Cloak & Dagger
Reviewed by Galen Strickland
As has been the case with other recent comic book adaptations, I was unaware of these characters until this show was announced. I have no idea if it adhered to canon or not, nor do I care. I was impressed with both the acting and writing, and while a few things were clichéd and predictable, the basic story was compelling enough to overlook them. It aired on FreeForm (formerly ABC Family), a channel I didn't have on my SlingTV subscription, but luckily Hulu offered it a day after each broadcast. I'm writing this on September 10, a little more than three months after the premiere. Last week Hulu had an 'expiring' notice for this, so I re-watched the first episode before it disappeared. A few days later I noticed it was still available, so I continued with the short (10 episode) season while I had the chance. I don't know how long it will be available there, but I'm assuming even if Season 1 is dropped soon, they will still offer Season 2 when that comes around. If you don't have Hulu, you can watch online at FreeForm. I checked and it didn't require signing in to a cable or satellite account, although the first episode might be the only one where that's the case. Another option at this time is to buy the episodes, or a season pass, on AmazonVideo. I'll update this page when a disc release is announced, or if it becomes available on Prime or Netflix, although it's likely it will be held for the new Disney streaming service.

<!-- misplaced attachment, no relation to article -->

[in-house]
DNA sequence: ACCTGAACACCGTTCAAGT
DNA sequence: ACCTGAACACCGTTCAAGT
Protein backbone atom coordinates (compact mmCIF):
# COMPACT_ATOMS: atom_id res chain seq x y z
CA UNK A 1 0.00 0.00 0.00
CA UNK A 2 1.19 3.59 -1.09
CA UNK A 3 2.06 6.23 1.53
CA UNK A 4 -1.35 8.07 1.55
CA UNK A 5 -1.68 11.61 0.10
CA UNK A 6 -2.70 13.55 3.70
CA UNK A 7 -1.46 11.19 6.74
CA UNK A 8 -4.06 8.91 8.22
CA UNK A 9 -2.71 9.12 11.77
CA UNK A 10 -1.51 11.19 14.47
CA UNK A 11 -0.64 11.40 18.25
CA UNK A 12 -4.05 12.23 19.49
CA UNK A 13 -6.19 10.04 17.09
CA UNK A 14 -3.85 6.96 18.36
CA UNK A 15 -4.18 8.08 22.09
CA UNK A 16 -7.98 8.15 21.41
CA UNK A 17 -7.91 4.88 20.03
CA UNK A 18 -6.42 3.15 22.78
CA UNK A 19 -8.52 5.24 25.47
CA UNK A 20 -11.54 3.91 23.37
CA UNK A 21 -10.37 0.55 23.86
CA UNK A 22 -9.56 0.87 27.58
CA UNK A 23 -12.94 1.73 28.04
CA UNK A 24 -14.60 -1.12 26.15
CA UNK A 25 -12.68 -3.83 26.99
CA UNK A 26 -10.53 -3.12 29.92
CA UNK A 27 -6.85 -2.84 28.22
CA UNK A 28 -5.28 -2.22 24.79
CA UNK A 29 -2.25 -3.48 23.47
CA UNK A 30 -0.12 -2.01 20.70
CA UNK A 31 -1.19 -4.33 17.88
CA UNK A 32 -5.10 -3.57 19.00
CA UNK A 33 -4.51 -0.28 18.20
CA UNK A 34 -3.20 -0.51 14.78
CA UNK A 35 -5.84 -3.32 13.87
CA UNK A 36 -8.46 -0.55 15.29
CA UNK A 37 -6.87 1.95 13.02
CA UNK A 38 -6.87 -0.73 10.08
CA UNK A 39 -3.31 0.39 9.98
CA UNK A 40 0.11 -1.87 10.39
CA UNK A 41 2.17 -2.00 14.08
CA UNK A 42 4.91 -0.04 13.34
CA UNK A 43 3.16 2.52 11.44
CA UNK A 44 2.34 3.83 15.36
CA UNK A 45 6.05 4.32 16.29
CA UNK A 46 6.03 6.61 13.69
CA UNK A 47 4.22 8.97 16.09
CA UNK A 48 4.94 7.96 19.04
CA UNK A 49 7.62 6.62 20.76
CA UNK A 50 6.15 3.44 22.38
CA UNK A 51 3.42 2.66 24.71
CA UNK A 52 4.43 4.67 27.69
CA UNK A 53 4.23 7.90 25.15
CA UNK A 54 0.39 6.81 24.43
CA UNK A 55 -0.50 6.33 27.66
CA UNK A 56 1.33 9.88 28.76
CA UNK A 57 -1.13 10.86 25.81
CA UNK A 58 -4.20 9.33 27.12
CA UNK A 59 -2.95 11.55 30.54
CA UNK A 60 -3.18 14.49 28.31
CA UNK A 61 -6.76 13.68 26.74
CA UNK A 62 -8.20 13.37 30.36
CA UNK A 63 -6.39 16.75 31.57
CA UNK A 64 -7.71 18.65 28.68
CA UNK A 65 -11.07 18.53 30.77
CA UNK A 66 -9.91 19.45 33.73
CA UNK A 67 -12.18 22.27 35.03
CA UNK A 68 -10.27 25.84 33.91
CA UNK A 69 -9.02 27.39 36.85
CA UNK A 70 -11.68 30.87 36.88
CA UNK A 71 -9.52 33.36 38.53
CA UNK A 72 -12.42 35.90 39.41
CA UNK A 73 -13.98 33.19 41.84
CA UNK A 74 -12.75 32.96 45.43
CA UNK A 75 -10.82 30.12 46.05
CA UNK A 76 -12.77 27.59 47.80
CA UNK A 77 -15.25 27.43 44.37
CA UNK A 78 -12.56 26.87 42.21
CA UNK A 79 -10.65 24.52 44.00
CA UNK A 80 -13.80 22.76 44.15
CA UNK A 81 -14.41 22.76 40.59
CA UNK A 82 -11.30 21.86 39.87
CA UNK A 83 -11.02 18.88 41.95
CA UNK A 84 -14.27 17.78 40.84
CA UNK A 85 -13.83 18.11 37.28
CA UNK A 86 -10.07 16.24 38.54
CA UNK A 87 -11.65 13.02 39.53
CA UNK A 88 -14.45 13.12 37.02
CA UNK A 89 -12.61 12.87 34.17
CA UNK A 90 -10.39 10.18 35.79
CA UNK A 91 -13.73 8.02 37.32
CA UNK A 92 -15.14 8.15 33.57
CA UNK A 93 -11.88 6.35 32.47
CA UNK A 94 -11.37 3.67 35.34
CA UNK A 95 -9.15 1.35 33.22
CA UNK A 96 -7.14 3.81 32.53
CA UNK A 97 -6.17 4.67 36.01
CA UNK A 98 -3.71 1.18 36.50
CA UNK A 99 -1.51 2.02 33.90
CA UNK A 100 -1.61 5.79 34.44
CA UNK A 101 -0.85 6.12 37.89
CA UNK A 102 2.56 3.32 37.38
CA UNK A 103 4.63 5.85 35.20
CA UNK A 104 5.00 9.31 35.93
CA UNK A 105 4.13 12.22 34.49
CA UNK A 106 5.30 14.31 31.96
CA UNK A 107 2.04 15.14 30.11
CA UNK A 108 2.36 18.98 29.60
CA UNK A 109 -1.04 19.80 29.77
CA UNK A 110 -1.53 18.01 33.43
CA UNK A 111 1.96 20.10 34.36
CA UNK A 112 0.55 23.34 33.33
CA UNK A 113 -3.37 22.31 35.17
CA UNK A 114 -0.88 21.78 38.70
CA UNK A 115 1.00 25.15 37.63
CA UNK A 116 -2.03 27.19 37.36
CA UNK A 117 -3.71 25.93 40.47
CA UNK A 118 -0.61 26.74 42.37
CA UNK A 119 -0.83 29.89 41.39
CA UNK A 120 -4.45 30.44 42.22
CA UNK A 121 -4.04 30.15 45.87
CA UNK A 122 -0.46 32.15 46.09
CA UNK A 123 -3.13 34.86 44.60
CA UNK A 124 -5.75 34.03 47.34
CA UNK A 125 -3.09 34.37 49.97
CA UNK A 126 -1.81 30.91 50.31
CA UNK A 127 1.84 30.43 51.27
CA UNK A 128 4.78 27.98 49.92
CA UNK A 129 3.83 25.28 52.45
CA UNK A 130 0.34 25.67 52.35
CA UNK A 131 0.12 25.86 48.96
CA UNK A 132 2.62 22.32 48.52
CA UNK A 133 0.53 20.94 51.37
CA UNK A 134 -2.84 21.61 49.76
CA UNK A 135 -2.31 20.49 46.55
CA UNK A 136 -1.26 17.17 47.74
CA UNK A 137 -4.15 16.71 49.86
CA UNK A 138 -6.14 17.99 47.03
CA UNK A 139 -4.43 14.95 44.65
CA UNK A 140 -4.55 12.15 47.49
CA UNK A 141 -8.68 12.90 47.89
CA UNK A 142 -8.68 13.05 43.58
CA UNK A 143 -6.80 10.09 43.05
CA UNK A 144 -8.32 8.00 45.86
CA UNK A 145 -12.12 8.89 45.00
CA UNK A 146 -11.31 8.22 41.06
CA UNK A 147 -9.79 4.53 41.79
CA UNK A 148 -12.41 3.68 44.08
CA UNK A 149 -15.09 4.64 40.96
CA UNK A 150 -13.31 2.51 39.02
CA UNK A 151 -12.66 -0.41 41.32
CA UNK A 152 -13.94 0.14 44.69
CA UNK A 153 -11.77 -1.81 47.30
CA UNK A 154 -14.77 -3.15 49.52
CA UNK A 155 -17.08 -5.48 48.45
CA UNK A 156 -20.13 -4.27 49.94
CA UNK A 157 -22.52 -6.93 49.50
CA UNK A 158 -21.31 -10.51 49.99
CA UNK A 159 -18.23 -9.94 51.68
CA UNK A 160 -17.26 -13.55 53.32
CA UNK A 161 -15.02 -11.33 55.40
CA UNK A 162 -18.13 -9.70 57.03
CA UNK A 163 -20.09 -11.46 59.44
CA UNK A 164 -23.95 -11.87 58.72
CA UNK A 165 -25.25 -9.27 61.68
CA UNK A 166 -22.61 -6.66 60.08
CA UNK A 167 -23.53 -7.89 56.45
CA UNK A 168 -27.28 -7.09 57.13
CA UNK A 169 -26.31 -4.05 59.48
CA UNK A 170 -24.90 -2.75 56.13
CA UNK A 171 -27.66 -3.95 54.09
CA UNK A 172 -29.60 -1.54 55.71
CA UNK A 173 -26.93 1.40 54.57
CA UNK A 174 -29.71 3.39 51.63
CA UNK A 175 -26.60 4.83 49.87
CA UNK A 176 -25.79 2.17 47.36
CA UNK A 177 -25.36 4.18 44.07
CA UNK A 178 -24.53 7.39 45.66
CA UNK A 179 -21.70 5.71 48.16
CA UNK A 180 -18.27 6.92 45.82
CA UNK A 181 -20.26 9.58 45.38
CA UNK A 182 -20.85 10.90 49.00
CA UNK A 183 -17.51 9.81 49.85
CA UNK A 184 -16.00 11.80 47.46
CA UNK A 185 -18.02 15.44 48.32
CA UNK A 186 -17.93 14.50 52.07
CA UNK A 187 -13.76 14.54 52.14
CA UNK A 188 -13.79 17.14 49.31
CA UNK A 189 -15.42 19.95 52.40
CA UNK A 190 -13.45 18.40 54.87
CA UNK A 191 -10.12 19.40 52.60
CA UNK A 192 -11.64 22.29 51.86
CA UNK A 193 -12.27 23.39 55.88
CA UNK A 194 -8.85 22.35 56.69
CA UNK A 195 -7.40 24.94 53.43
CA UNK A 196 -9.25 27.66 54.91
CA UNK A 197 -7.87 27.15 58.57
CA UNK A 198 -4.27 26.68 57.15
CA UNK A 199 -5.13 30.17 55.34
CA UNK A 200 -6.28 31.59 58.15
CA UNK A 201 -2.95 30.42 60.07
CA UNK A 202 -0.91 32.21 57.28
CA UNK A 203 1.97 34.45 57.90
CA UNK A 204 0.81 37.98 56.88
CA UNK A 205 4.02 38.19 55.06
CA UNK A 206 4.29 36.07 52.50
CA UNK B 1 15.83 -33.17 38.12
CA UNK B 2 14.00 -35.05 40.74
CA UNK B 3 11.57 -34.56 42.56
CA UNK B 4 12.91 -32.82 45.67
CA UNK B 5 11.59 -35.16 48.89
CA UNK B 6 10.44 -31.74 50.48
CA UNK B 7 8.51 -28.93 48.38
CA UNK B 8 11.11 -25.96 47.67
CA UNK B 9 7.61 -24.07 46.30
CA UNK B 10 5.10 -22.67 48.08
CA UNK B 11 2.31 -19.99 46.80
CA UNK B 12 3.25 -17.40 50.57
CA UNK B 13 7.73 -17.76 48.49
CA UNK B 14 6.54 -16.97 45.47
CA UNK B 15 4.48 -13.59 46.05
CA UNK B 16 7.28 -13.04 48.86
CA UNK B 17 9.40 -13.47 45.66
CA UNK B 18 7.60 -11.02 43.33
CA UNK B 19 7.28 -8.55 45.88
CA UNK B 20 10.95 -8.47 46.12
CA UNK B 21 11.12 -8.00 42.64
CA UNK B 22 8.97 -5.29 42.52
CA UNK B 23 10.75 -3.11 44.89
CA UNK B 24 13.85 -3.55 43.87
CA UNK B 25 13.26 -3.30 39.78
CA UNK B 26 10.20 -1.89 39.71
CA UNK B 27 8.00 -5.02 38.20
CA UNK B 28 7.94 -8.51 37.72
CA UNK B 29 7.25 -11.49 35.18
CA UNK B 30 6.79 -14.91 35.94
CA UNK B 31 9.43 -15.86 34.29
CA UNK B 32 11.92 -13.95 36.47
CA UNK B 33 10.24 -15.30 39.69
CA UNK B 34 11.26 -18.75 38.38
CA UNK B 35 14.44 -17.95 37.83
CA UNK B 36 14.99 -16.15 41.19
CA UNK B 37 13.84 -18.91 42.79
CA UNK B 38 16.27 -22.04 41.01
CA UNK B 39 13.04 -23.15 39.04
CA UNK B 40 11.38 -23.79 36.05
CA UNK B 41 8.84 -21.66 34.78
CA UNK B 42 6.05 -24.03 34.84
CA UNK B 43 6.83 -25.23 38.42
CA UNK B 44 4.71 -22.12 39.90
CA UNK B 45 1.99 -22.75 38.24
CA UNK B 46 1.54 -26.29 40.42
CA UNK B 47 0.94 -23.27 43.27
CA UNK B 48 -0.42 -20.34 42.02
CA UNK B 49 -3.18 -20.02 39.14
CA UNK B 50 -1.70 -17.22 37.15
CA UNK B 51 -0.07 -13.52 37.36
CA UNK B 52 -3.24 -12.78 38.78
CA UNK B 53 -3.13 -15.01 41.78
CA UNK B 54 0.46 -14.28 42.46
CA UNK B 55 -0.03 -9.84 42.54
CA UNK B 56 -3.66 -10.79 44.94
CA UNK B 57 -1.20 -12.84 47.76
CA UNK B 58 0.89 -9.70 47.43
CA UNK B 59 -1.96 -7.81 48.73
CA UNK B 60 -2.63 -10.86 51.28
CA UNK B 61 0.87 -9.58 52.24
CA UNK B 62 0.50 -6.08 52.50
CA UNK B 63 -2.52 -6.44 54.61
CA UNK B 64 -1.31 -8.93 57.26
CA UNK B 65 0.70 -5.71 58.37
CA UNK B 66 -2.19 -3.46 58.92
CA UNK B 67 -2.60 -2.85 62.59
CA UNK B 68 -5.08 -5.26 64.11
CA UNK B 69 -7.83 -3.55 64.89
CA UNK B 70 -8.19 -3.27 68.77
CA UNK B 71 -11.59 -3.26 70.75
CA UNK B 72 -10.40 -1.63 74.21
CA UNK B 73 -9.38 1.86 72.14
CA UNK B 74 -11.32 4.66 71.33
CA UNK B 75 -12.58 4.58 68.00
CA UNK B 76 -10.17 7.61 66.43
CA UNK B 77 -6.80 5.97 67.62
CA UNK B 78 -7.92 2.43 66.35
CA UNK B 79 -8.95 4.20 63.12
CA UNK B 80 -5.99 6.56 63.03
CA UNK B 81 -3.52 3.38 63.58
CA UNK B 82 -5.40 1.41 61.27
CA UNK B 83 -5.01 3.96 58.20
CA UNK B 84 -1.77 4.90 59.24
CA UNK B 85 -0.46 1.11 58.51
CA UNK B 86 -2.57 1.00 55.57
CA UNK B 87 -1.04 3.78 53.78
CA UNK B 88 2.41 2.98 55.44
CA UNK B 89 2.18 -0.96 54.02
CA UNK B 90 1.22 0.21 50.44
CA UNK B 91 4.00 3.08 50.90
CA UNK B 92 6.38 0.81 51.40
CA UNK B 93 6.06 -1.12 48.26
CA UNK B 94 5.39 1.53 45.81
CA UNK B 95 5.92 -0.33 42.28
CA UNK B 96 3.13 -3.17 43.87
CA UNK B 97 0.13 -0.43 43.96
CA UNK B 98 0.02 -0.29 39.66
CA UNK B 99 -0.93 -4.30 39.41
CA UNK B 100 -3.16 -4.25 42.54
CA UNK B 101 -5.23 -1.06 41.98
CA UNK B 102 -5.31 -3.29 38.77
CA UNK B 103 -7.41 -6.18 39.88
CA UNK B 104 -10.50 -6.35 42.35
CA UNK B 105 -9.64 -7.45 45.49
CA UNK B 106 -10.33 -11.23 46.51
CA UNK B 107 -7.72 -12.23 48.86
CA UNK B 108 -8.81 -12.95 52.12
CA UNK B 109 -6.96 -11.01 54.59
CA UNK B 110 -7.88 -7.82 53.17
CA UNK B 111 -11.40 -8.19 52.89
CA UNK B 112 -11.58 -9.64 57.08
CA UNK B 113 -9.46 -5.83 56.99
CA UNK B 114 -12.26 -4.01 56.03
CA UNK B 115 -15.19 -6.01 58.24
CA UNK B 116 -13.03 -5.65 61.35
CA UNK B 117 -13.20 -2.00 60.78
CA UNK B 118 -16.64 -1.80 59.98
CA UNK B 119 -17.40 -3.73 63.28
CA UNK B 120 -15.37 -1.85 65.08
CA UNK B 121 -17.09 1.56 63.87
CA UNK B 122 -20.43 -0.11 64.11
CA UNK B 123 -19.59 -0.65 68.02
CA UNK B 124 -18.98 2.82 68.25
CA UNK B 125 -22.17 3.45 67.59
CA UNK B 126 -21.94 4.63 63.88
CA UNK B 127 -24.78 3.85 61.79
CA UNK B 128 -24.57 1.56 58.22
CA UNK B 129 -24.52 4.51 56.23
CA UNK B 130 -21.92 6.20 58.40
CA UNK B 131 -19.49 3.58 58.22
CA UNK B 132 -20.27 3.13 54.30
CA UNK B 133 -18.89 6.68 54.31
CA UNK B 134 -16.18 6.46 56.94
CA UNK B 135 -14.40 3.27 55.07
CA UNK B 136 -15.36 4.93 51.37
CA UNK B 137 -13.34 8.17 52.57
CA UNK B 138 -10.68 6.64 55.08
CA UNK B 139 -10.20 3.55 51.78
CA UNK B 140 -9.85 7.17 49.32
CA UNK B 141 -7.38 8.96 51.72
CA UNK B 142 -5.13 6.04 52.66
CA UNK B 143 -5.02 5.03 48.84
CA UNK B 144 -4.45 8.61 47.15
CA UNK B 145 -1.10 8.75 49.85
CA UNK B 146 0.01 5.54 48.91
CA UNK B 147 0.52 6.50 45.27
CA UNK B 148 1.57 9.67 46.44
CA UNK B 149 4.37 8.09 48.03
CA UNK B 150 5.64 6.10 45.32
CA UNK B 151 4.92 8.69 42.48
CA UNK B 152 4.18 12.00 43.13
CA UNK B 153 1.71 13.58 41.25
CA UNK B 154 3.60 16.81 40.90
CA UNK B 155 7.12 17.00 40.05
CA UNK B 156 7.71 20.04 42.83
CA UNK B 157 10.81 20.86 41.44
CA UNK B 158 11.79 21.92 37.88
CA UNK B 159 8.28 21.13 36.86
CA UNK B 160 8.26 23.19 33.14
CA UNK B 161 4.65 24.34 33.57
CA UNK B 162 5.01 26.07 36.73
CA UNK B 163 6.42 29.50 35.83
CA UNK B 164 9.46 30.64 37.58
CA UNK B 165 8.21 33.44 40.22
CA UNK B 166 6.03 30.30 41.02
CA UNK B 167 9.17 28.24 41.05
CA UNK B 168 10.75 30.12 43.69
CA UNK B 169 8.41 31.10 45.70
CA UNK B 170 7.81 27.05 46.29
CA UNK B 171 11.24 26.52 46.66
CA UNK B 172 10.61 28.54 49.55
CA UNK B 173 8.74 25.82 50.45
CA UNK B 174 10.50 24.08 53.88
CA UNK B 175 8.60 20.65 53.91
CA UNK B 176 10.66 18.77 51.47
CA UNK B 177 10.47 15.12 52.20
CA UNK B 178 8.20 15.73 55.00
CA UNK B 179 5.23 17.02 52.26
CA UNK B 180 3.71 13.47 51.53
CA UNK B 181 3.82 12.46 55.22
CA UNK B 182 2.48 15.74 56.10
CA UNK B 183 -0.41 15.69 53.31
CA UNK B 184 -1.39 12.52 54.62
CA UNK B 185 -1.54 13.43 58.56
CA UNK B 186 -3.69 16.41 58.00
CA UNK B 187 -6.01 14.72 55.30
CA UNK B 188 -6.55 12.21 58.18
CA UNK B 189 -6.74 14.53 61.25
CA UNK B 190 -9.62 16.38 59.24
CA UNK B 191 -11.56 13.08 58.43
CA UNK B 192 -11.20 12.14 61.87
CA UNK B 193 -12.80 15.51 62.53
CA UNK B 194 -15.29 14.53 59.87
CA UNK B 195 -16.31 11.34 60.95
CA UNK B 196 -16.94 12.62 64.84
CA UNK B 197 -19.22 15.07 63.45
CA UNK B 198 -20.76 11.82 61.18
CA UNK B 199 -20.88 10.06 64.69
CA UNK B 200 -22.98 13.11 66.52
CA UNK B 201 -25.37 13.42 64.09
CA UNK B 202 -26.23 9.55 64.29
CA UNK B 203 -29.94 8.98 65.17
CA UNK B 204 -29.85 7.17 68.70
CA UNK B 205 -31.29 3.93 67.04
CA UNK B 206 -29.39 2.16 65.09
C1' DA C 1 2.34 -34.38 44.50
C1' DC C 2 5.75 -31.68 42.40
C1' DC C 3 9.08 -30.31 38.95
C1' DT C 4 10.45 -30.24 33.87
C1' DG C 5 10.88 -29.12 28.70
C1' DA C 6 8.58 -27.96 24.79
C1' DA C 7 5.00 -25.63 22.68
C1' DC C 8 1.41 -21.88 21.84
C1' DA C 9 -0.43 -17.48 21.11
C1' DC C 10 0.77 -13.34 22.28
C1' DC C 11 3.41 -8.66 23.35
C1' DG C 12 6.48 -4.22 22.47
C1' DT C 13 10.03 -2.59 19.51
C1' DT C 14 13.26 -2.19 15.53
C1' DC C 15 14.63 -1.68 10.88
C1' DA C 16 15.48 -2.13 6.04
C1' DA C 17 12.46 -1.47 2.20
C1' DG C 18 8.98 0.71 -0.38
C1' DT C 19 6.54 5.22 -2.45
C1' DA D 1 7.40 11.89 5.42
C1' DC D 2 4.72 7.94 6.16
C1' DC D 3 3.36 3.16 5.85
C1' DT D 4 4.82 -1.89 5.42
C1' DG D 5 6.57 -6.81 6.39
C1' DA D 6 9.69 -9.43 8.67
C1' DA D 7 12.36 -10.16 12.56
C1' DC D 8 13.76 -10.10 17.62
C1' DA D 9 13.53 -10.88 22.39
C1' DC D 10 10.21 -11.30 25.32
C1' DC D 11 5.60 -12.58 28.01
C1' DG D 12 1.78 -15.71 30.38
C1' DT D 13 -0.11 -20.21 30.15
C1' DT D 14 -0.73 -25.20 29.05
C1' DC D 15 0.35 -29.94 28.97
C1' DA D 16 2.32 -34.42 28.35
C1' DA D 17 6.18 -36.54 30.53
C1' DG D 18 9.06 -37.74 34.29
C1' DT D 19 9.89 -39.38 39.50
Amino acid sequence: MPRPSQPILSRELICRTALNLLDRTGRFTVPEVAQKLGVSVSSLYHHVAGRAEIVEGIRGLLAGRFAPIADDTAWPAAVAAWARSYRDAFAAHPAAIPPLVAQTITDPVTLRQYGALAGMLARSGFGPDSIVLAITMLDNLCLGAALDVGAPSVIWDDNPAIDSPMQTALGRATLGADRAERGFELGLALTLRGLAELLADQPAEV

The cast list in the Overview column is mostly in the order of appearance. Rachel Ryals plays the young Tandy Bowen, first seen at her ballet class. On that same day, Tyrone Johnson (Maceo Smedley) wants to hang with his older brother Billy (Marqus Clae) and his friends, who are upset that a man has stiffed them on the installation fee for a car stereo. Tyrone takes it upon himself to repossess the stereo, resulting in him and Billy being chased by the police. Tandy's mother obviously forgets to pick her up after class, so she calls her father. Nathan Bowen (Andy Dylan) works for Roxxon, an oil and gas producer prominent in many Marvel properties, first appearing in a Captain America comic in 1974. Driving home during a severe storm, Nathan takes a call from someone concerning an oil rig they've designed, which Nathan has warned should be shut down. They are crossing the bay bridge in sight of the rig when it explodes and collapses. Nathan swerves out of his lane, causing an oncoming truck to jack-knife, and their car plunges into the water. At the same time, Billy is shot by a pursuing cop (J. D. Evermore) and he falls in the water, Tyrone jumping in after him. A few minutes later comes the first encounter between Tandy and Tyrone, as they are both affected by a mysterious...something...that moves past them in the water. In later flashbacks we learn they washed up on shore together. Flash forward eight years. Seventeen-year-old Tandy (Olivia Holt) cruises dance clubs for rich marks, gets invited back to their place, where she drugs their drink and heists their valuables, aided by her friend Liam (Carl Lundstedt). Seventeen-year-old Tyrone attends a private Catholic prep school, where he is a star athlete on the basketball team, poised to go to the state championships. Their second encounter comes after Tandy swipes his wallet at an outdoor party.